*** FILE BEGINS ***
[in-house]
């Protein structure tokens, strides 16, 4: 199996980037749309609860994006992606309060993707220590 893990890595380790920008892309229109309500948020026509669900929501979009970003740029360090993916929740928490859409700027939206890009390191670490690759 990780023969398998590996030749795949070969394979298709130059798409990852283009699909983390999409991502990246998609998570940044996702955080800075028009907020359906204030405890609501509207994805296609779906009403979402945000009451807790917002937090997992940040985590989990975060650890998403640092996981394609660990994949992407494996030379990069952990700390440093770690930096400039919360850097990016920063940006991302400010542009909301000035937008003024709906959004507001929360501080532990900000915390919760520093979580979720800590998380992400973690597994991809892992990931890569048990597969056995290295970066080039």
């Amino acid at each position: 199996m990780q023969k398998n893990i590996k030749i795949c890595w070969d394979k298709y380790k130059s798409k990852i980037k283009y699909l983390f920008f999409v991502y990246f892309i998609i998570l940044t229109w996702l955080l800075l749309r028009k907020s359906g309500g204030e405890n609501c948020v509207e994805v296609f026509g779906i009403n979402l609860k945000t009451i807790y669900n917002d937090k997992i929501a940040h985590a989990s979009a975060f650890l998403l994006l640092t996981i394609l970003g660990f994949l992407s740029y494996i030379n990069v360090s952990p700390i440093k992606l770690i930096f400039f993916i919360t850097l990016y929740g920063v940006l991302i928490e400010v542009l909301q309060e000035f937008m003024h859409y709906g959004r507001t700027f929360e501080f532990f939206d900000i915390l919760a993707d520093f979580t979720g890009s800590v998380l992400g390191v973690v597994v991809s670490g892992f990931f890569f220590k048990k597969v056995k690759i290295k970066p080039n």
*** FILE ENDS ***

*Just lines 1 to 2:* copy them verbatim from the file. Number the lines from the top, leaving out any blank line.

[in-house]
């Protein structure tokens, strides 16, 4: 199996980037749309609860994006992606309060993707220590 893990890595380790920008892309229109309500948020026509669900929501979009970003740029360090993916929740928490859409700027939206890009390191670490690759 990780023969398998590996030749795949070969394979298709130059798409990852283009699909983390999409991502990246998609998570940044996702955080800075028009907020359906204030405890609501509207994805296609779906009403979402945000009451807790917002937090997992940040985590989990975060650890998403640092996981394609660990994949992407494996030379990069952990700390440093770690930096400039919360850097990016920063940006991302400010542009909301000035937008003024709906959004507001929360501080532990900000915390919760520093979580979720800590998380992400973690597994991809892992990931890569048990597969056995290295970066080039």